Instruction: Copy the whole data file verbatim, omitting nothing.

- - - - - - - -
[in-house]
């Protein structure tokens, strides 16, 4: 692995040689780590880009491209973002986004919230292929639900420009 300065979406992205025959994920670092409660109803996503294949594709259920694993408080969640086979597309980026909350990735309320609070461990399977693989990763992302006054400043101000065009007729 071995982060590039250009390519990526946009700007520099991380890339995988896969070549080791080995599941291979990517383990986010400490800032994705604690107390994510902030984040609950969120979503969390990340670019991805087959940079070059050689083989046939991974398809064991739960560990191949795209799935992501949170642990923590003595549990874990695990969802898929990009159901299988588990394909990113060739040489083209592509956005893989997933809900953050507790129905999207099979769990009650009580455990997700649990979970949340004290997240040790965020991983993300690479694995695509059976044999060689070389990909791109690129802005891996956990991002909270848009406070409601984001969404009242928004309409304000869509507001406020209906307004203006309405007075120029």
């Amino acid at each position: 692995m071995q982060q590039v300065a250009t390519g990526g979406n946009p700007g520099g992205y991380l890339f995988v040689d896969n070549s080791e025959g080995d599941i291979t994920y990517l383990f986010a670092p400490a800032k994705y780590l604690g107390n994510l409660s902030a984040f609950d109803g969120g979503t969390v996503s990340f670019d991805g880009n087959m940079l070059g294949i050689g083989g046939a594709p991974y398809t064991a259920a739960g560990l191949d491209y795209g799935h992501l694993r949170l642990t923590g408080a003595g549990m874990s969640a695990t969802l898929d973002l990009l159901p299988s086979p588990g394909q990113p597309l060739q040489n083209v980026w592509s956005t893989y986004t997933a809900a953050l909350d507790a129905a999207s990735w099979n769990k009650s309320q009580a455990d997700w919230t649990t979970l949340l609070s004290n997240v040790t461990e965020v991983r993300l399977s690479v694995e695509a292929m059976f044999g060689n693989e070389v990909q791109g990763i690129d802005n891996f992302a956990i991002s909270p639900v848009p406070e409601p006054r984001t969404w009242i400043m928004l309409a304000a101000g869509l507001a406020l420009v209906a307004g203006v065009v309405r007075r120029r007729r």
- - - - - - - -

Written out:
[in-house]
């Protein structure tokens, strides 16, 4: 692995040689780590880009491209973002986004919230292929639900420009 300065979406992205025959994920670092409660109803996503294949594709259920694993408080969640086979597309980026909350990735309320609070461990399977693989990763992302006054400043101000065009007729 071995982060590039250009390519990526946009700007520099991380890339995988896969070549080791080995599941291979990517383990986010400490800032994705604690107390994510902030984040609950969120979503969390990340670019991805087959940079070059050689083989046939991974398809064991739960560990191949795209799935992501949170642990923590003595549990874990695990969802898929990009159901299988588990394909990113060739040489083209592509956005893989997933809900953050507790129905999207099979769990009650009580455990997700649990979970949340004290997240040790965020991983993300690479694995695509059976044999060689070389990909791109690129802005891996956990991002909270848009406070409601984001969404009242928004309409304000869509507001406020209906307004203006309405007075120029």
């Amino acid at each position: 692995m071995q982060q590039v300065a250009t390519g990526g979406n946009p700007g520099g992205y991380l890339f995988v040689d896969n070549s080791e025959g080995d599941i291979t994920y990517l383990f986010a670092p400490a800032k994705y780590l604690g107390n994510l409660s902030a984040f609950d109803g969120g979503t969390v996503s990340f670019d991805g880009n087959m940079l070059g294949i050689g083989g046939a594709p991974y398809t064991a259920a739960g560990l191949d491209y795209g799935h992501l694993r949170l642990t923590g408080a003595g549990m874990s969640a695990t969802l898929d973002l990009l159901p299988s086979p588990g394909q990113p597309l060739q040489n083209v980026w592509s956005t893989y986004t997933a809900a953050l909350d507790a129905a999207s990735w099979n769990k009650s309320q009580a455990d997700w919230t649990t979970l949340l609070s004290n997240v040790t461990e965020v991983r993300l399977s690479v694995e695509a292929m059976f044999g060689n693989e070389v990909q791109g990763i690129d802005n891996f992302a956990i991002s909270p639900v848009p406070e409601p006054r984001t969404w009242i400043m928004l309409a304000a101000g869509l507001a406020l420009v209906a307004g203006v065009v309405r007075r120029r007729r």